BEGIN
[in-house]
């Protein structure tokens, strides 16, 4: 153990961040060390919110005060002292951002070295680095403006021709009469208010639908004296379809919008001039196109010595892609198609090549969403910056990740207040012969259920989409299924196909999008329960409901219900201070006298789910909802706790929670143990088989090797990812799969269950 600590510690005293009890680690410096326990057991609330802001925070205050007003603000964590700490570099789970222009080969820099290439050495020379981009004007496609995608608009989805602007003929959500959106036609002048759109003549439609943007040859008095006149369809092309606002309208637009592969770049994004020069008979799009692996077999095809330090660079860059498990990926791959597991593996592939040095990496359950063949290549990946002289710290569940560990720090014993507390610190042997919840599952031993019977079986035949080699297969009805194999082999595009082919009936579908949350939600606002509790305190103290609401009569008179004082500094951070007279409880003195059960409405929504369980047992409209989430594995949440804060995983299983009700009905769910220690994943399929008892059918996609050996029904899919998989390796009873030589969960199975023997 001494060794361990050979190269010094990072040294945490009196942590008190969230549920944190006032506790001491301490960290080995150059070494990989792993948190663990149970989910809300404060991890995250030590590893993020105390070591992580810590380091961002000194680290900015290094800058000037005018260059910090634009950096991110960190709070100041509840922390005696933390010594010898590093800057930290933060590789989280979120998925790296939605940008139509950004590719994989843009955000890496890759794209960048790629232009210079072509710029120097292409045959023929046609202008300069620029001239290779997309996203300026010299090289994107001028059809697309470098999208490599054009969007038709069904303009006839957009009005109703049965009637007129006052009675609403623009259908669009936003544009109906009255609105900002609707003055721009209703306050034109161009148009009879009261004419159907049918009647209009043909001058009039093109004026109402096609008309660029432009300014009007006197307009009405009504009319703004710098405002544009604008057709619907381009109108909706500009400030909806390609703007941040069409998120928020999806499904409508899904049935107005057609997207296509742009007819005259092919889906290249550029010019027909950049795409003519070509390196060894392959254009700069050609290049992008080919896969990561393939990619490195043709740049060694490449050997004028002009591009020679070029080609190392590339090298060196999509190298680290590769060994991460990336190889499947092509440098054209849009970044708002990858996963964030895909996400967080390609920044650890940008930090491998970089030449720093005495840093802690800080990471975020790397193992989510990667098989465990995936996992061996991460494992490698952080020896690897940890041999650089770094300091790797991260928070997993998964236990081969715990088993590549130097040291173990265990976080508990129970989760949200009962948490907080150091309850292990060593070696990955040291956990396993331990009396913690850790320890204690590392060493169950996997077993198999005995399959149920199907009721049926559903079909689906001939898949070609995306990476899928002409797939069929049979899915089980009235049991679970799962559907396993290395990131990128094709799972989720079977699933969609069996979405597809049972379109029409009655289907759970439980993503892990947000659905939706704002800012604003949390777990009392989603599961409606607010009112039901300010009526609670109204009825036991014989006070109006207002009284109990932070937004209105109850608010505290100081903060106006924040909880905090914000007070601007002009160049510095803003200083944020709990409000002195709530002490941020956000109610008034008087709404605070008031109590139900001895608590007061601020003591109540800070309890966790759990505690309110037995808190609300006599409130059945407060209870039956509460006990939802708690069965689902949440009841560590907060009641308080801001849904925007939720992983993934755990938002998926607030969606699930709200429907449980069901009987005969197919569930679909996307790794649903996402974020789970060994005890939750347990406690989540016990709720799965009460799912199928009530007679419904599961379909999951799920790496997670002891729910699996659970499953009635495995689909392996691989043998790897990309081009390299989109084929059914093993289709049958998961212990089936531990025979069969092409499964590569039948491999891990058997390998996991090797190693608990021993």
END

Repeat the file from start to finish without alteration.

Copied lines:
[in-house]
């Protein structure tokens, strides 16, 4: 153990961040060390919110005060002292951002070295680095403006021709009469208010639908004296379809919008001039196109010595892609198609090549969403910056990740207040012969259920989409299924196909999008329960409901219900201070006298789910909802706790929670143990088989090797990812799969269950 600590510690005293009890680690410096326990057991609330802001925070205050007003603000964590700490570099789970222009080969820099290439050495020379981009004007496609995608608009989805602007003929959500959106036609002048759109003549439609943007040859008095006149369809092309606002309208637009592969770049994004020069008979799009692996077999095809330090660079860059498990990926791959597991593996592939040095990496359950063949290549990946002289710290569940560990720090014993507390610190042997919840599952031993019977079986035949080699297969009805194999082999595009082919009936579908949350939600606002509790305190103290609401009569008179004082500094951070007279409880003195059960409405929504369980047992409209989430594995949440804060995983299983009700009905769910220690994943399929008892059918996609050996029904899919998989390796009873030589969960199975023997 001494060794361990050979190269010094990072040294945490009196942590008190969230549920944190006032506790001491301490960290080995150059070494990989792993948190663990149970989910809300404060991890995250030590590893993020105390070591992580810590380091961002000194680290900015290094800058000037005018260059910090634009950096991110960190709070100041509840922390005696933390010594010898590093800057930290933060590789989280979120998925790296939605940008139509950004590719994989843009955000890496890759794209960048790629232009210079072509710029120097292409045959023929046609202008300069620029001239290779997309996203300026010299090289994107001028059809697309470098999208490599054009969007038709069904303009006839957009009005109703049965009637007129006052009675609403623009259908669009936003544009109906009255609105900002609707003055721009209703306050034109161009148009009879009261004419159907049918009647209009043909001058009039093109004026109402096609008309660029432009300014009007006197307009009405009504009319703004710098405002544009604008057709619907381009109108909706500009400030909806390609703007941040069409998120928020999806499904409508899904049935107005057609997207296509742009007819005259092919889906290249550029010019027909950049795409003519070509390196060894392959254009700069050609290049992008080919896969990561393939990619490195043709740049060694490449050997004028002009591009020679070029080609190392590339090298060196999509190298680290590769060994991460990336190889499947092509440098054209849009970044708002990858996963964030895909996400967080390609920044650890940008930090491998970089030449720093005495840093802690800080990471975020790397193992989510990667098989465990995936996992061996991460494992490698952080020896690897940890041999650089770094300091790797991260928070997993998964236990081969715990088993590549130097040291173990265990976080508990129970989760949200009962948490907080150091309850292990060593070696990955040291956990396993331990009396913690850790320890204690590392060493169950996997077993198999005995399959149920199907009721049926559903079909689906001939898949070609995306990476899928002409797939069929049979899915089980009235049991679970799962559907396993290395990131990128094709799972989720079977699933969609069996979405597809049972379109029409009655289907759970439980993503892990947000659905939706704002800012604003949390777990009392989603599961409606607010009112039901300010009526609670109204009825036991014989006070109006207002009284109990932070937004209105109850608010505290100081903060106006924040909880905090914000007070601007002009160049510095803003200083944020709990409000002195709530002490941020956000109610008034008087709404605070008031109590139900001895608590007061601020003591109540800070309890966790759990505690309110037995808190609300006599409130059945407060209870039956509460006990939802708690069965689902949440009841560590907060009641308080801001849904925007939720992983993934755990938002998926607030969606699930709200429907449980069901009987005969197919569930679909996307790794649903996402974020789970060994005890939750347990406690989540016990709720799965009460799912199928009530007679419904599961379909999951799920790496997670002891729910699996659970499953009635495995689909392996691989043998790897990309081009390299989109084929059914093993289709049958998961212990089936531990025979069969092409499964590569039948491999891990058997390998996991090797190693608990021993």